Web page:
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The management of acquired coagulopathy in multiple clinical settings frequently involves fibrinogen supplementation. Cryoprecipitate, a multidonor product, is widely used for the treatment of acquired hypofibrinogenemia following massive bleeding, but it has been associated with adverse events. We aimed to review the latest evidence on cryoprecipitate for treatment of bleeding.
We conducted a narrative review of current literature on cryoprecipitate therapy, describing its history, formulations and preparation, and recommended dosing. We also reviewed guideline recommendations on the use of cryoprecipitate in bleeding situations and recent studies on its efficacy and safety.
Cryoprecipitate has a relatively high fibrinogen content; however, as it is produced by pooling fresh frozen donor plasma, the fibrinogen content per unit can vary considerably. Current guidelines suggest that cryoprecipitate use should be limited to treating hypofibrinogenemia in patients with clinical bleeding. Until recently, cryoprecipitate was deemed unsuitable for pathogen reduction, and potential safety concerns and lack of standardized fibrinogen content have led to some professional bodies recommending that cryoprecipitate is only indicated for the treatment of bleeding and hypofibrinogenemia in perioperative settings where fibrinogen concentrate is not available. While cryoprecipitate is effective in increasing plasma fibrinogen levels, data on its clinical efficacy are limited.
There is a lack of robust evidence to support the use of cryoprecipitate in bleeding patients, with few prospective, randomized clinical trials performed to date. Clinical trials in bleeding settings are needed to investigate the safety and efficacy of cryoprecipitate and to determine its optimal use and administration.
In traumatically injured patients, excessive blood loss necessitating the transfusion of red blood cell (RBC) units is common. Indicators of early RBC transfusion in the pre-hospital setting are needed. This study aims to evaluate the association between hypothermia (<36°C) and transfusion risk within the first 24 hours after arrival to hospital for a traumatic injury.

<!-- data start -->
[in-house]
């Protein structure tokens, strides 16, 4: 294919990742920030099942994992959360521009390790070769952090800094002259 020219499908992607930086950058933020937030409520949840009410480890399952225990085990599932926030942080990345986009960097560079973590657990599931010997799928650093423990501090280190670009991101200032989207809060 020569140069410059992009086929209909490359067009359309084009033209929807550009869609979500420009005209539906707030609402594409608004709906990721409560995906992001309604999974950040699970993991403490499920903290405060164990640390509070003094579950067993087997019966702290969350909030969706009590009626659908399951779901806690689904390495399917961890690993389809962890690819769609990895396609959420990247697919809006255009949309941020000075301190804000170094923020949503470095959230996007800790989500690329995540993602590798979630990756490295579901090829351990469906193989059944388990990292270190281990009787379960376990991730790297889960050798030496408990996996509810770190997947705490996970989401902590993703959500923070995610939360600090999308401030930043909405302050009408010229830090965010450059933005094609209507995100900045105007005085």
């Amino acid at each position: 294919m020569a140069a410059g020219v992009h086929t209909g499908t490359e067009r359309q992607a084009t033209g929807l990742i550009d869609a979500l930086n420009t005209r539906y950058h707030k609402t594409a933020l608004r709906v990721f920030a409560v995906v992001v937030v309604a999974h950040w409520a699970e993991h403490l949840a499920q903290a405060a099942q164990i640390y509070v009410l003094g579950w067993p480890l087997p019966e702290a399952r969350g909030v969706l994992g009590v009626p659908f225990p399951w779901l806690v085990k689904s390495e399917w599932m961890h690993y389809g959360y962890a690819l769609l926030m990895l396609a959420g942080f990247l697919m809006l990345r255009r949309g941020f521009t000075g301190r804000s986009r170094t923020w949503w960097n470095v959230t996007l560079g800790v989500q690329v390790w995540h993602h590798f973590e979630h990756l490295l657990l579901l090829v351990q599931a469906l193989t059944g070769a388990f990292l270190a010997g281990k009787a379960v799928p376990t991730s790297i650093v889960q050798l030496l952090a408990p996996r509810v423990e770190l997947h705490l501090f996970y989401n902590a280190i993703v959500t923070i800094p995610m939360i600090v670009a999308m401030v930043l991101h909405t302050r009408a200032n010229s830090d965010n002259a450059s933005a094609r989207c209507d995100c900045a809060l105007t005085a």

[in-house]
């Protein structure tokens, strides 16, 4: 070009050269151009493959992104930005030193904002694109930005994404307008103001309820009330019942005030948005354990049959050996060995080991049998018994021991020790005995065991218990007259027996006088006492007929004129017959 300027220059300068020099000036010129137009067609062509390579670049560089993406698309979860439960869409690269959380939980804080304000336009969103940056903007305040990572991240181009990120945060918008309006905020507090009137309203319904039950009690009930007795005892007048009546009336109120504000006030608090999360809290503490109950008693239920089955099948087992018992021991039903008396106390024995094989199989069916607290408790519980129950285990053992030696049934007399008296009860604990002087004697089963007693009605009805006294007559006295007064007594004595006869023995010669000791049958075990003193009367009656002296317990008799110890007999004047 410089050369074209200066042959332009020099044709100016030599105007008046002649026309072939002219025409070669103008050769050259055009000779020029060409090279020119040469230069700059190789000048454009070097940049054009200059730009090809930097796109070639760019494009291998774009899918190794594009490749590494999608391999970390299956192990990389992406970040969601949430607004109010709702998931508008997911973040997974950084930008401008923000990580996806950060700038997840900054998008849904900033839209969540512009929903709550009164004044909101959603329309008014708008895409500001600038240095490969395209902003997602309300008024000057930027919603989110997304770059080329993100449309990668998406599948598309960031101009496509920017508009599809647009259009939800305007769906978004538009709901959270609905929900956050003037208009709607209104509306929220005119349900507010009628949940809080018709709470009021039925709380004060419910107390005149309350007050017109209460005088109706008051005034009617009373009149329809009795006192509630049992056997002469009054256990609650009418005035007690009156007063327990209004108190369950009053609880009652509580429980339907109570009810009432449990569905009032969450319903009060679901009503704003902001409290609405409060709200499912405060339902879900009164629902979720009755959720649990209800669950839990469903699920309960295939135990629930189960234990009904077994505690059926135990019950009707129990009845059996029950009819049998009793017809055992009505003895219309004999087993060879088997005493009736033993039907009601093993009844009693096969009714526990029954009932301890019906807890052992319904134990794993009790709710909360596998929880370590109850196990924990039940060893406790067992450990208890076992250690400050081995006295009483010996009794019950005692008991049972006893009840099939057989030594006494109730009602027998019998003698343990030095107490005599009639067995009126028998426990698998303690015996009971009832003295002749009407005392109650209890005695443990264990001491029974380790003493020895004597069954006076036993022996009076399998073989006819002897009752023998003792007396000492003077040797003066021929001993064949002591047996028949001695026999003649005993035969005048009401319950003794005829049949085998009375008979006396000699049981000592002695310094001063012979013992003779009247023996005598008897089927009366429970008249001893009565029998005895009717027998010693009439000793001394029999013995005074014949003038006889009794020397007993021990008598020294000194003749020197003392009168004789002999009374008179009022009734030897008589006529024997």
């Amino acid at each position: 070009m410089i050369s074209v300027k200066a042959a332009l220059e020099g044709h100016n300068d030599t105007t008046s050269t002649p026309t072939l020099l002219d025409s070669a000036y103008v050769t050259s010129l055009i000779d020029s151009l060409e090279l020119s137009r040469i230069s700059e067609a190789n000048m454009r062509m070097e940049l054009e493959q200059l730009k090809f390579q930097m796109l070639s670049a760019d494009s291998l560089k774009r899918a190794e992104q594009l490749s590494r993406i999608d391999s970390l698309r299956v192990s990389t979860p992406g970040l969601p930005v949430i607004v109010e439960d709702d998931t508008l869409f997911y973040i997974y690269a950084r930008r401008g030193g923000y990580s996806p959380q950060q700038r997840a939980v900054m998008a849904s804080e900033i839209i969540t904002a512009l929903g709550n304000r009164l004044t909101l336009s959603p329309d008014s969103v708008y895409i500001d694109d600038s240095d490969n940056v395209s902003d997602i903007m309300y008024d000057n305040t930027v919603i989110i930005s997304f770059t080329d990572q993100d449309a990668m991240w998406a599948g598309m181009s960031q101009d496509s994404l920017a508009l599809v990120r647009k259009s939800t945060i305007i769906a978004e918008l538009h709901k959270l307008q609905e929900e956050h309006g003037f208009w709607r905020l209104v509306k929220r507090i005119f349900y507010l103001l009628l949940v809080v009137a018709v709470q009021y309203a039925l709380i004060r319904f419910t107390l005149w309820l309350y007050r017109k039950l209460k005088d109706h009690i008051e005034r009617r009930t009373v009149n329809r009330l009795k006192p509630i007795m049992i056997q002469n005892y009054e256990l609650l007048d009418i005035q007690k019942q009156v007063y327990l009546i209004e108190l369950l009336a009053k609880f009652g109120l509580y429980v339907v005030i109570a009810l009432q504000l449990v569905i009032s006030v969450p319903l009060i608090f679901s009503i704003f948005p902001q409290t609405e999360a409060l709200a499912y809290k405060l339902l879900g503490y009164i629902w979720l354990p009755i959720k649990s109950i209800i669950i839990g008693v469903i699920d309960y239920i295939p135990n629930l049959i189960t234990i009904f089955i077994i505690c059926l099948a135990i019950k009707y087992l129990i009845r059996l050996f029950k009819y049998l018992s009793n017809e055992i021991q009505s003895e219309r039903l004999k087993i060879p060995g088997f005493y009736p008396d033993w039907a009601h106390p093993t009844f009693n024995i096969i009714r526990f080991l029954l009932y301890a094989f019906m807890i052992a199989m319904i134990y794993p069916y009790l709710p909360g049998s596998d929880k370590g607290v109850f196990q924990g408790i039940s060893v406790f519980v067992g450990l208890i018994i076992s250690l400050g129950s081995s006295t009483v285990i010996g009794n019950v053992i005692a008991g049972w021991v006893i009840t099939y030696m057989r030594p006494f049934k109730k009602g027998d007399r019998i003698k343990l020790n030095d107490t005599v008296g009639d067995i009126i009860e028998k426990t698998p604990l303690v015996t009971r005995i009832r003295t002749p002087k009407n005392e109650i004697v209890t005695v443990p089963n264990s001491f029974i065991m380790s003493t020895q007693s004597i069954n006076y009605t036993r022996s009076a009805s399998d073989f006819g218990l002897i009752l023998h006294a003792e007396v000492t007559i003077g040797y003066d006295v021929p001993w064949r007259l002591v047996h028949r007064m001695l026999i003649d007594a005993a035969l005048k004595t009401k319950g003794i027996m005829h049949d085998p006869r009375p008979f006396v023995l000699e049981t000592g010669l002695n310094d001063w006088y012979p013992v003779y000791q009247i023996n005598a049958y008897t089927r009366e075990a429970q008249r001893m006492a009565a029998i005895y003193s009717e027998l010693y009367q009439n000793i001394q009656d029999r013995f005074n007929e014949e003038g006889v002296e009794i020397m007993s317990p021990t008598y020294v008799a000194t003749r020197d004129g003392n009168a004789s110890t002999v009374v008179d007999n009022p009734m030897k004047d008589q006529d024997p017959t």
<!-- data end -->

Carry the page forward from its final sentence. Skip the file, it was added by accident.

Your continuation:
We completed an audit of all traumatically injured patients who had emergent surgery at a single tertiary care center between 2010 and 2014. Using multivariable logistic regression analysis, we evaluated the association between pre-hospital hypothermia and transfusion of ≥1 unit of RBC within 24 hours of arrival to the trauma bay.
Of the 703 patients included to evaluate the association between hypothermia and RBC transfusion, 203 patients (29%) required a transfusion within 24 hours. After controlling for important confounding variables, including age, sex, coagulopathy (platelets and INR), hemoglobin, and vital signs (blood pressure and heart rate), hypothermia was associated with a 68% increased odds of transfusion in multivariable analysis (OR: 1.68; 95% CI: 1.11-2.56).
Hypothermia is strongly associated with RBC transfusion in a cohort of trauma patients requiring emergent surgery. This finding highlights the importance of early measures of temperature after traumatic injury and the need for intervention trials to determine if strategies to mitigate the risk of hypothermia will decrease the risk of transfusion and other morbidities.